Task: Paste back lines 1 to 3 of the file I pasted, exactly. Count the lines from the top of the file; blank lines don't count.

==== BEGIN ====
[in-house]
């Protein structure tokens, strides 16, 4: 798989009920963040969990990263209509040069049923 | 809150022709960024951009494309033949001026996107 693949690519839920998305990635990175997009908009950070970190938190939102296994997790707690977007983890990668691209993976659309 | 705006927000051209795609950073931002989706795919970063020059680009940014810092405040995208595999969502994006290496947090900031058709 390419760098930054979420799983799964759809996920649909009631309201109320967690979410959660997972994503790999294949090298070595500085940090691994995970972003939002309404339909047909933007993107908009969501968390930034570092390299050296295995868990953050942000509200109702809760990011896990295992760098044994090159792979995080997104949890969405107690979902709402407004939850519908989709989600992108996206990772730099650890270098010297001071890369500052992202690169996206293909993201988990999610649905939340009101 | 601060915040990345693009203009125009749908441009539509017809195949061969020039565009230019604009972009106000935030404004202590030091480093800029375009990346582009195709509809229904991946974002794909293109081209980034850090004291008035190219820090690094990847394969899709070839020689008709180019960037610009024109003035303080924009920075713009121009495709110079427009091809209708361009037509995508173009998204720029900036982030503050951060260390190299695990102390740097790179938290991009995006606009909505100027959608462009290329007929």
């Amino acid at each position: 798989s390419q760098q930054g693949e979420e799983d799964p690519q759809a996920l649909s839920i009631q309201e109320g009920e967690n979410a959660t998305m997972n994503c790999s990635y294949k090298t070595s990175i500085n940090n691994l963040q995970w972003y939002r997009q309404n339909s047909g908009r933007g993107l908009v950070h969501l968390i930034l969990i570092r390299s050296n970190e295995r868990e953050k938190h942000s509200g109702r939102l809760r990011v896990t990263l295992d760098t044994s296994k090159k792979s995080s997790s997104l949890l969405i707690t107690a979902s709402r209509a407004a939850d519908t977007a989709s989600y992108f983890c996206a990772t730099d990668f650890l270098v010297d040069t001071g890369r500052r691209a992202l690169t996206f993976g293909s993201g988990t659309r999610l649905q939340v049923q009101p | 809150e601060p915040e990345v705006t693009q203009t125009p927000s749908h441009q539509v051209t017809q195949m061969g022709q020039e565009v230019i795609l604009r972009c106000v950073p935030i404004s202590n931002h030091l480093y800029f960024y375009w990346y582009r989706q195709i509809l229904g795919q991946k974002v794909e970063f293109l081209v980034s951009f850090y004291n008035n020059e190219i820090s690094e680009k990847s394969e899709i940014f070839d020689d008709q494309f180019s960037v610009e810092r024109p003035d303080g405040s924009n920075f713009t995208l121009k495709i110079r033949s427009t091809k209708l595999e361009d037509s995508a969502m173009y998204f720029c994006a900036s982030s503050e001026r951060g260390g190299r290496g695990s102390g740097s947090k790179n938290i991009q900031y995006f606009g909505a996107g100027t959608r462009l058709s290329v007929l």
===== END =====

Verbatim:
[in-house]
């Protein structure tokens, strides 16, 4: 798989009920963040969990990263209509040069049923 | 809150022709960024951009494309033949001026996107 693949690519839920998305990635990175997009908009950070970190938190939102296994997790707690977007983890990668691209993976659309 | 705006927000051209795609950073931002989706795919970063020059680009940014810092405040995208595999969502994006290496947090900031058709 390419760098930054979420799983799964759809996920649909009631309201109320967690979410959660997972994503790999294949090298070595500085940090691994995970972003939002309404339909047909933007993107908009969501968390930034570092390299050296295995868990953050942000509200109702809760990011896990295992760098044994090159792979995080997104949890969405107690979902709402407004939850519908989709989600992108996206990772730099650890270098010297001071890369500052992202690169996206293909993201988990999610649905939340009101 | 601060915040990345693009203009125009749908441009539509017809195949061969020039565009230019604009972009106000935030404004202590030091480093800029375009990346582009195709509809229904991946974002794909293109081209980034850090004291008035190219820090690094990847394969899709070839020689008709180019960037610009024109003035303080924009920075713009121009495709110079427009091809209708361009037509995508173009998204720029900036982030503050951060260390190299695990102390740097790179938290991009995006606009909505100027959608462009290329007929």
């Amino acid at each position: 798989s390419q760098q930054g693949e979420e799983d799964p690519q759809a996920l649909s839920i009631q309201e109320g009920e967690n979410a959660t998305m997972n994503c790999s990635y294949k090298t070595s990175i500085n940090n691994l963040q995970w972003y939002r997009q309404n339909s047909g908009r933007g993107l908009v950070h969501l968390i930034l969990i570092r390299s050296n970190e295995r868990e953050k938190h942000s509200g109702r939102l809760r990011v896990t990263l295992d760098t044994s296994k090159k792979s995080s997790s997104l949890l969405i707690t107690a979902s709402r209509a407004a939850d519908t977007a989709s989600y992108f983890c996206a990772t730099d990668f650890l270098v010297d040069t001071g890369r500052r691209a992202l690169t996206f993976g293909s993201g988990t659309r999610l649905q939340v049923q009101p | 809150e601060p915040e990345v705006t693009q203009t125009p927000s749908h441009q539509v051209t017809q195949m061969g022709q020039e565009v230019i795609l604009r972009c106000v950073p935030i404004s202590n931002h030091l480093y800029f960024y375009w990346y582009r989706q195709i509809l229904g795919q991946k974002v794909e970063f293109l081209v980034s951009f850090y004291n008035n020059e190219i820090s690094e680009k990847s394969e899709i940014f070839d020689d008709q494309f180019s960037v610009e810092r024109p003035d303080g405040s924009n920075f713009t995208l121009k495709i110079r033949s427009t091809k209708l595999e361009d037509s995508a969502m173009y998204f720029c994006a900036s982030s503050e001026r951060g260390g190299r290496g695990s102390g740097s947090k790179n938290i991009q900031y995006f606009g909505a996107g100027t959608r462009l058709s290329v007929l």